In this program students explore a wide variety of health careers through speakers, field trips and research. They will also learn core medical skills such as infection control, vital signs, medical terminology and first aid that will be useful in any health career they may choose.

Special Requirements/Program Prerequisites

  • 9th Grade (minimum) reading and math levels
  • Ability to read, understand, and apply technical information
  • Basic keyboarding and word processing skills (Windows environment)
  • Good attendance and attitude
  • Good communication skills
  • Ability to work well in teams and individually
  • Attention to detail
  • Ability to work in a noisy environment
  • Problem solving skills
  • Ability to learn on-line
  • Ability to lift and move
  • Up-to-date immunizations, including Hepatitis B and TB test
  • Adhere to dress (scrubs) and grooming requirements
  • Have transportation to and from the clinical site for work-based learning

Course Topics

  • Applied reading/math
  • Basic Anatomy
  • Computer skills
  • Medical Ethics and legal issues
  • HIPPA/University precautions and safety
  • Clinical Skills (vital signs)
  • First Aid/CPR
  • Infection control
  • Medical Terminology
  • Patient Charting
  • Use of medical equipment

Students in this program will participate in HOSA Future Health Professionals, an endorsed state and national student organization which promotes the growth and development of the health care worker. This group sponsors regional, state and national competitions where students can compete in technical, employability and leadership categories. This is part of the classroom curriculum.

Exit Outcomes:

  • Employability skills to seek, obtain, and keep employment in the health care industry.
  • Individualized career exploration, through classroom and Work-Based Learning opportunities.
  • Identification of and support for achieving an individualized Career Path Plan, to include post high school college or vocational training.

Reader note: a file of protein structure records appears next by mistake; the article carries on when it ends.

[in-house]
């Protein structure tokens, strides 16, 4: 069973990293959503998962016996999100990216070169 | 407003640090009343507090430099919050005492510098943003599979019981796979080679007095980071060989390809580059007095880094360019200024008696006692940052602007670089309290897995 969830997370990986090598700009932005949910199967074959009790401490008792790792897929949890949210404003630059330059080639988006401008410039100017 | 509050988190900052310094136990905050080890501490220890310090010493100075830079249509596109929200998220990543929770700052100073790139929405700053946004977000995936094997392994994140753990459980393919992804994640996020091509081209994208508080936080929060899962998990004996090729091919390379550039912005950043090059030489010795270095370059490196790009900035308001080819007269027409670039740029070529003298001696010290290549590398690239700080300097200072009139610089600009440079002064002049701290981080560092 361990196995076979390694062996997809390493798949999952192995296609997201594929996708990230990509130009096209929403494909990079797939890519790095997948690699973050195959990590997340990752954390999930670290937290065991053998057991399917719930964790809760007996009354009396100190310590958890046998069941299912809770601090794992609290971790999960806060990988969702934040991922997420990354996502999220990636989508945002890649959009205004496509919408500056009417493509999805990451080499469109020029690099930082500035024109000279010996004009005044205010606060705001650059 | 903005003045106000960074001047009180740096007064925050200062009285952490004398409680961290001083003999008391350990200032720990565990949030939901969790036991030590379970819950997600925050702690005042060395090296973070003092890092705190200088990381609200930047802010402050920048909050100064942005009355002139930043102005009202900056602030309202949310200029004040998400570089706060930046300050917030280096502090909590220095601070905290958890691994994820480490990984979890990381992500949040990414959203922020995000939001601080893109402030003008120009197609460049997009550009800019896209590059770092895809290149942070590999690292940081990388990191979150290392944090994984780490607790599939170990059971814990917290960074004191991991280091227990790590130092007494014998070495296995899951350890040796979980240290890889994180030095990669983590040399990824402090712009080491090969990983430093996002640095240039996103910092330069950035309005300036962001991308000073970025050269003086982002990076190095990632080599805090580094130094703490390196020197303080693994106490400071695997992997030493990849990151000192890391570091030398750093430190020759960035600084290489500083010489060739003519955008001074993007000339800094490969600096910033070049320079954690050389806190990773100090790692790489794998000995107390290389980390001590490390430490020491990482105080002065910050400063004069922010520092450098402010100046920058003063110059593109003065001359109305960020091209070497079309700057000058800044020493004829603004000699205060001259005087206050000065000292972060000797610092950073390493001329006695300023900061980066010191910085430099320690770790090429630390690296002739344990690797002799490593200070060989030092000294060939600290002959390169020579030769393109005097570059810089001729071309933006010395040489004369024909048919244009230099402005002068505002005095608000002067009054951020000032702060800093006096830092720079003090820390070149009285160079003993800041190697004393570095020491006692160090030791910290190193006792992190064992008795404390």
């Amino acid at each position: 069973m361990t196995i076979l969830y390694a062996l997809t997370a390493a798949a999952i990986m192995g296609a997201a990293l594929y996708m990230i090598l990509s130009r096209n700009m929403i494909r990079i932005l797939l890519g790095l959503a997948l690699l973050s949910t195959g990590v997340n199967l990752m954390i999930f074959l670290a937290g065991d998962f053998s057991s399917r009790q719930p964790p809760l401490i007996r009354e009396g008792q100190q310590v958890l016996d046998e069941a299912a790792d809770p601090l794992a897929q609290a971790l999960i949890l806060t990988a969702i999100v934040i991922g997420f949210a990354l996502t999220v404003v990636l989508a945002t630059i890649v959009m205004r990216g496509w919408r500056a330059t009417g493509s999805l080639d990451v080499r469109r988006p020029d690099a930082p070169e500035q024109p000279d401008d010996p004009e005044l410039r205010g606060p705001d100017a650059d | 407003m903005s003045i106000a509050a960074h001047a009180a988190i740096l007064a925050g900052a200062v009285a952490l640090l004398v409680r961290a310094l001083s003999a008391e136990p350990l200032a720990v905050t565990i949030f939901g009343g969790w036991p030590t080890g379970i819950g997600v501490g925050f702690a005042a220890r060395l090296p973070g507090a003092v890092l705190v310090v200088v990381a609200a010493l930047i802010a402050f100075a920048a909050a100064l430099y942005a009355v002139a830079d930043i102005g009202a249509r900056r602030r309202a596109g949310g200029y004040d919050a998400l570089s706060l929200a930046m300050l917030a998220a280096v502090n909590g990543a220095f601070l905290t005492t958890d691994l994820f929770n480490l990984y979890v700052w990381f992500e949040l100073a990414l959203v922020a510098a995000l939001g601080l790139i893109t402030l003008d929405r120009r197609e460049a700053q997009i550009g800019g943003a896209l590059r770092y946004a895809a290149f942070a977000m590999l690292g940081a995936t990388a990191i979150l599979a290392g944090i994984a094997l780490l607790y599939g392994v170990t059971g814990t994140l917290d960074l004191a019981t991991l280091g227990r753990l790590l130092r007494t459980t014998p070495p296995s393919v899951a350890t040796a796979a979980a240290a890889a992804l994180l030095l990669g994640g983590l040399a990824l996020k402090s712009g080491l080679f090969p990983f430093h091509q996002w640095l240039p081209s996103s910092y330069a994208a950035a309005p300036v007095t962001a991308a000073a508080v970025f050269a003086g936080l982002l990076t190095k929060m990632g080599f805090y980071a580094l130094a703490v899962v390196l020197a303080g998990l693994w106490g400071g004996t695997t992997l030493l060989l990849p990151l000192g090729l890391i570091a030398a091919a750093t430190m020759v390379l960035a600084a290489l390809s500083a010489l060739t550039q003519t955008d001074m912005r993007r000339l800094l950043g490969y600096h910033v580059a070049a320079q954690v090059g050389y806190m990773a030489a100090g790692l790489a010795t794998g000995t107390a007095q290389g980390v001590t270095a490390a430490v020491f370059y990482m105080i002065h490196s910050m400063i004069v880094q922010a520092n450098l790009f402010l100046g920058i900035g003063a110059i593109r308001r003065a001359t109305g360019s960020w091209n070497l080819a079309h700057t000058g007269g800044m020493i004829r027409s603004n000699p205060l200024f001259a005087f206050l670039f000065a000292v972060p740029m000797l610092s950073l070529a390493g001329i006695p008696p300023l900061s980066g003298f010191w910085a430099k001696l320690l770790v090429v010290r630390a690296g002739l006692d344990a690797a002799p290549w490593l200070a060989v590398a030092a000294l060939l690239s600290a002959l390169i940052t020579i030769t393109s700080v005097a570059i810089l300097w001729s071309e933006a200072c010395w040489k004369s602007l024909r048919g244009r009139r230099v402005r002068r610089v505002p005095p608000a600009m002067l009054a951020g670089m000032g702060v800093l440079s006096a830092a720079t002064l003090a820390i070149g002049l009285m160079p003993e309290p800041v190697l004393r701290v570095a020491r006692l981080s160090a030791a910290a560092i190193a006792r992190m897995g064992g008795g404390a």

• College articulation
  • National certification in CPR/First Aid at the healthcare level.
  • Teamwork and leadership skills

Work-Based Learning Opportunities:

  • Industry Advisory Board
  • Industry field trips/tours
  • Occupational speakers

Grading

Grade Percent
A 93-100%
A- 90-92%
B+ 87-89%
B 83-86%
B- 80-82%
C+ 77-79%
C 73-76%
C- 70-72%
D+ 67-69%
D 63-66%
D- 60-62%
E 59% or below
W Withdrawal

 



There are 6 marking periods, each 6 weeks long. Grades for each marking period are weighed as follows:

Learning Activities 30% (homework, quizzes, journals, worksheet, etc.)

Unit Assessment 35% (projects, exams)

Work Habits 35%

Capital Area Patient Care Technician (PCT)

If you have always wanted to work in a hospital setting, this may be your pick! The CA-PCT program rotates between two classrooms at the WTC and Sparrow Hospital. Students will also have experiences at McLaren Greater Lansing, Eaton Rapids Medical Center and Burcham Hills Retirement Community.  As part of this program, you will learn about different departments within a hospital setting, while earning a certification as a Patient Care Technician (PCT). Other certifications available as part of this program include; EKG, Phlebotomy Technician, and an optional Pharmacy Technician certification. Students will need to provide their own transportation to and from class at Sparrow each day.